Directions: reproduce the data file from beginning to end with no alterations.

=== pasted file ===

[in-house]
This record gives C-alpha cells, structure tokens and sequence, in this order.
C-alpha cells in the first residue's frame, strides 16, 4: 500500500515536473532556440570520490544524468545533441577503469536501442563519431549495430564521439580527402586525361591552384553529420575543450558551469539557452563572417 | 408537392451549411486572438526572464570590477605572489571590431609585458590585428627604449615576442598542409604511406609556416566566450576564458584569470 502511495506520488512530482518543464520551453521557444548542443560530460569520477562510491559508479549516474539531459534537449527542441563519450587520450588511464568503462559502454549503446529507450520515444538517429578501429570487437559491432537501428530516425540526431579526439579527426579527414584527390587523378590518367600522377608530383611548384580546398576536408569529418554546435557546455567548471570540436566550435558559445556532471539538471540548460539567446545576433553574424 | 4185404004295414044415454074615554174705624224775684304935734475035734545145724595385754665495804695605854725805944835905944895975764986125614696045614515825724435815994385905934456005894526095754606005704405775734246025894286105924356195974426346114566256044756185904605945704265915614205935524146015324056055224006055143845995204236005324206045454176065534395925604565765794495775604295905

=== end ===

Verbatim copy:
[in-house]
This record gives C-alpha cells, structure tokens and sequence, in this order.
C-alpha cells in the first residue's frame, strides 16, 4: 500500500515536473532556440570520490544524468545533441577503469536501442563519431549495430564521439580527402586525361591552384553529420575543450558551469539557452563572417 | 408537392451549411486572438526572464570590477605572489571590431609585458590585428627604449615576442598542409604511406609556416566566450576564458584569470 502511495506520488512530482518543464520551453521557444548542443560530460569520477562510491559508479549516474539531459534537449527542441563519450587520450588511464568503462559502454549503446529507450520515444538517429578501429570487437559491432537501428530516425540526431579526439579527426579527414584527390587523378590518367600522377608530383611548384580546398576536408569529418554546435557546455567548471570540436566550435558559445556532471539538471540548460539567446545576433553574424 | 4185404004295414044415454074615554174705624224775684304935734475035734545145724595385754665495804695605854725805944835905944895975764986125614696045614515825724435815994385905934456005894526095754606005704405775734246025894286105924356195974426346114566256044756185904605945704265915614205935524146015324056055224006055143845995204236005324206045454176065534395925604565765794495775604295905